2016 Baylor Libraries Symposium


Resources
2015 Symposium Abstracts (PDF)

2014 Symposium Abstracts (PDF)

2013 Symposium Abstracts (PDF)
[printable booklet version]

Important Dates


Call for Papers
TBA

Abstracts Due
TBA

Notification of Acceptance
TBA

Panel Sessions & Keynote Address
September 29, 2016

Panel Sessions & Closing Speaker
September 30, 2016

The annual Baylor Libraries Symposium highlights research and scholarship at Baylor by recognizing the major anniversary of a significant publication. Each year a particular work is chosen based on its cross-disciplinary appeal in the humanities, arts and/or sciences.

The 2016 Annual Baylor Libraries’ Symposium recognizes the 225th anniversary Thomas Paine’s Rights of Man. Published in London in 1791, Rights of Man is a refutation of Edmund Burke’s criticism of the French Revolution, Reflections on the Revolution in France (1790), which posited that social stability was only attainable if a nation’s impoverished majority was governed by a minority of wealthy social elites. By contrast, Paine argues that since the interests of a ruler and his people are united, the French Revolution should be understood as an attack against the tyranny of the French monarchy rather than against the King himself.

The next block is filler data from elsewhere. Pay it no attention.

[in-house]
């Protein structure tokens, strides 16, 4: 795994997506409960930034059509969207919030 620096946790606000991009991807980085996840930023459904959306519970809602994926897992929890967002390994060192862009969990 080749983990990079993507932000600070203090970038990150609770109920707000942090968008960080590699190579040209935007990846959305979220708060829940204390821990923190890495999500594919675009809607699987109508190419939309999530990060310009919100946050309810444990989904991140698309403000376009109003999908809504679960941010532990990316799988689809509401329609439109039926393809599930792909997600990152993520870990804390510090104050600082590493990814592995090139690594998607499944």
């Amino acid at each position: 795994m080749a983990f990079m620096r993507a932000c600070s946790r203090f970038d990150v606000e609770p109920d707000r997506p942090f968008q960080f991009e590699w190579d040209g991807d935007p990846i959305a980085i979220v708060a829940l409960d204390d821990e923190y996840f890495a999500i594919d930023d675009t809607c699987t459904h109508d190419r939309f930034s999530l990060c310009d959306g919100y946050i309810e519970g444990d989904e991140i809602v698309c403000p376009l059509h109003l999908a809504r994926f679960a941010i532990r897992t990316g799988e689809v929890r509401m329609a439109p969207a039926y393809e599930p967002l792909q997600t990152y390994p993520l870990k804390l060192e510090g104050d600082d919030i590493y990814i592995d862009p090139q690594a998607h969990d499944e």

Since human rights are innate and given by nature, Paine asserts, they can neither be granted nor taken away by any political charter. Governments that do not benefit the nation - especially ones based on hereditary inheritance - are considered illegitimate. Paine concludes his treatise by proposing several reforms for the English government, including the establishment of a written Constitution composed by a national assembly, the elimination of aristocratic titles, a progressive income tax, and subsidized education for those living in poverty.

Rights of Man caused such an outrage in England that Paine was tried and convicted for libel against the Crown in absentia. He only escaped punishment by never returning to the country. Though there were more than 300 pamphlets published on the "revolution controversy," Rights of Man is remembered as being the first to inflict serious damage to Burke’s case and to restore public opinion of the French in Britain and America.

This immensely popular work - over 50,000 copies were said to be in circulation only months after its initial publication - provides a wide range of possibilities for academic conversation during this year's Baylor Libraries Symposium.